Nightingale Society Provides Space for Vulnerability Through Poetry – The Bowdoin Orient



Enduring the stress of the pandemic last school year, Paul Russo ’23 needed to relax and wanted to give other students the opportunity to do the same. Combining his love of poetry with a need for community, Paul formed the Nightingale Society, a club meant to foster vulnerability and connection for poets on campus.

The club focuses on using poetry as a way for students to be attentive, vulnerable and to relax. Club leaders Russo, Jade Cromwell ’23 and Anna Cox ’24 strive to create a space where students can develop a strong sense of community.

“English has always been my favorite subject, and I’ve always found writing to be a kind of therapy and I loved poetry,” Russo said. “What I felt I missed when I wrote on my own was a community of others to support me.”

During society meetings, members improve their poetry writing skills by working through different prompts. While the usual meeting is to freely write poems and share them out loud, the club also organizes different activities, such as editing movie scripts to create poems and haiku roulettes.

“We do fun things … while [other writing groups on campus] maybe write all the time and work in the studio depending on the quality of the writing, ”Russo said. “We really talk to each other, talk about each other’s life and we connect with that.”

During their weekly meetings, students are encouraged to be vulnerable and to use their writing as a window into their personal lives. Members of the group believe it is this vulnerability that separates them from other literary groups on campus.

“I would say it’s totally about the writing, but it’s more about [writers] and their well-being, making sure people feel supported by others and are in a good headspace, ”said Russo.

Group members can choose how vulnerable they want to be when sharing their compositions at club meetings. The group fosters a culture of respectability so that club members understand that the vulnerable poetry shared does not leave meetings.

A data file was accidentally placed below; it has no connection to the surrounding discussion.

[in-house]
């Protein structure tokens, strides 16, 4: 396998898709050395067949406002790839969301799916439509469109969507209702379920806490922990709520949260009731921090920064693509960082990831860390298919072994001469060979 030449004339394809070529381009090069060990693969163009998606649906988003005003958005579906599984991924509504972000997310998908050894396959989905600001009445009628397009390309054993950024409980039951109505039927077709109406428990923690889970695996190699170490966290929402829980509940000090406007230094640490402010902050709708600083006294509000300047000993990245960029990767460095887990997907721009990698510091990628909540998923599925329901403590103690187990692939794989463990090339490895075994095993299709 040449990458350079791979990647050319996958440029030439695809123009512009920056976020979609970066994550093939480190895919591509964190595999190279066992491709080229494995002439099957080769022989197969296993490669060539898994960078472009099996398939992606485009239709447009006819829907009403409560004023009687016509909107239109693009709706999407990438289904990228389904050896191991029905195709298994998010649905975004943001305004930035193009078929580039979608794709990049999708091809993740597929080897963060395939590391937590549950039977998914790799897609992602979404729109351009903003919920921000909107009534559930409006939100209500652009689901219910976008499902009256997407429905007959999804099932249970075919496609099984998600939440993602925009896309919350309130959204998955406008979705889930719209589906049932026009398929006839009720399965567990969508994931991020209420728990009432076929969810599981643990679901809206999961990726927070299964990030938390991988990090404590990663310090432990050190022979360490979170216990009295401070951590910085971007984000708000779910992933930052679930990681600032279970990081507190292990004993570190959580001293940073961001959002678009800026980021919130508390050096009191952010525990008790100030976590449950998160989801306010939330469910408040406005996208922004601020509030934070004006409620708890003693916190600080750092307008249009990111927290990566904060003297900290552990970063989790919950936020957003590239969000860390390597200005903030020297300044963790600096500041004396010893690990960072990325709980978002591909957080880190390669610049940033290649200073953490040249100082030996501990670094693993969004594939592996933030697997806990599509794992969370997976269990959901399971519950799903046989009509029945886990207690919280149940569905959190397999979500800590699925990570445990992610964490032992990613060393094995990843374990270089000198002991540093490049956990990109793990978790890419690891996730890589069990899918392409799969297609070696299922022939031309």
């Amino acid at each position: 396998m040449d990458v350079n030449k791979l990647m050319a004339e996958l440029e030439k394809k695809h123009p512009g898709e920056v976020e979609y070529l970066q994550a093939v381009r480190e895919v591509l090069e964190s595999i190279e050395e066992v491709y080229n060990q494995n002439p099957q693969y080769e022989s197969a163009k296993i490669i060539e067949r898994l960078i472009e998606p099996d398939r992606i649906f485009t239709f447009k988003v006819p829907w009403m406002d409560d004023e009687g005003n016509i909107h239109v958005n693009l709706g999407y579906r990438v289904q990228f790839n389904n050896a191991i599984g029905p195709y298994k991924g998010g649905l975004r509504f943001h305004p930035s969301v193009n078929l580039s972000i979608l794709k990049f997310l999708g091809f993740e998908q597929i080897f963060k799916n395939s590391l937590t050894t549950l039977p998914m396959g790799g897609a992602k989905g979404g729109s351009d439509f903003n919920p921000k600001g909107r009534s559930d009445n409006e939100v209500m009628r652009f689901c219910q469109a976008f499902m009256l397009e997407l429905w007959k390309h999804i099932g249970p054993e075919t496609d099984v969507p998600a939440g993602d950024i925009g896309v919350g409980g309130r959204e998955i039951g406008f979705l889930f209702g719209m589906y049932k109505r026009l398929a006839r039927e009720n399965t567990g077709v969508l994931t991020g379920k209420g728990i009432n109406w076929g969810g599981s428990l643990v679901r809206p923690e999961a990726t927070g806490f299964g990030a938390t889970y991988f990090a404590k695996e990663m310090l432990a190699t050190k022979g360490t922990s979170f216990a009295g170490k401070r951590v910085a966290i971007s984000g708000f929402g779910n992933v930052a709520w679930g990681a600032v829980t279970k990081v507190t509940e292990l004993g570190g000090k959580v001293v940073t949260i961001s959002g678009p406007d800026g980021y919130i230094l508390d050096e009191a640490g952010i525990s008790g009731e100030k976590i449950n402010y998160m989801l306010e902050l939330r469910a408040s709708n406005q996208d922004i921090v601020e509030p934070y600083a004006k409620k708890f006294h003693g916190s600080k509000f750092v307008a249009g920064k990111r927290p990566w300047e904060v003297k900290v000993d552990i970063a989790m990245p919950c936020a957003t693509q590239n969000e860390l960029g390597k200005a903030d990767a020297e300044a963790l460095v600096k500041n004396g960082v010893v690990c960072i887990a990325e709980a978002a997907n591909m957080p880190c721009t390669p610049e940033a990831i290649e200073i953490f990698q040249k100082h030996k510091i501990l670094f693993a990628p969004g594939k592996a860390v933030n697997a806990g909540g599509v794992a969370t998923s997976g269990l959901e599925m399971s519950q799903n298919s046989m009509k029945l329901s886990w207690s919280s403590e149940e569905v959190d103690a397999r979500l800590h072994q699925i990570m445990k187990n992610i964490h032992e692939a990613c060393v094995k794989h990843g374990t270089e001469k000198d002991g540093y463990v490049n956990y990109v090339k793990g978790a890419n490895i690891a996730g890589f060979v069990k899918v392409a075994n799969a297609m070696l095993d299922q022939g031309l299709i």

“You can always share what the poem means to you, and you can also decide not to share why you wrote the poem,” club member Wilder Mae Harwood ’24 said. “So you can share these more intimate poems and maybe not give the background or you can. I did both and felt more comfortable depending on the night. I think it definitely stays with the people there and everyone is so respectful. “

After a full year online, this year marks the first time the club has been on campus after the COVID-19 pandemic. Over the past year, the club struggled with online planning, so the transition was relatively easy and members welcomed the new format in person.

“We were thinking of [doing] in person in [the] spring, but it ended up getting complicated with who was there and a lot of our members were taking the semester or studying from home, ”said Cromwell. “We kept it virtual all year. So [it is] really interesting to see it now… since it’s the first time we’ve had it in person.

Finding members has been a challenge for the group, but the group leaders believe that whether a student new to the world of poetry or a seasoned veteran of poetry, the club has something to offer writers on the world. campus.

“I think we’re always looking for more people to come, and we would love to have more people to join,” Russo said.

The Nightingale Company meets weekly Wednesdays from 9:00 p.m. to 9:45 p.m. at the Lancaster Lounge, Moulton Union. To join, students must subscribe to the club’s mailing list through campus groups.


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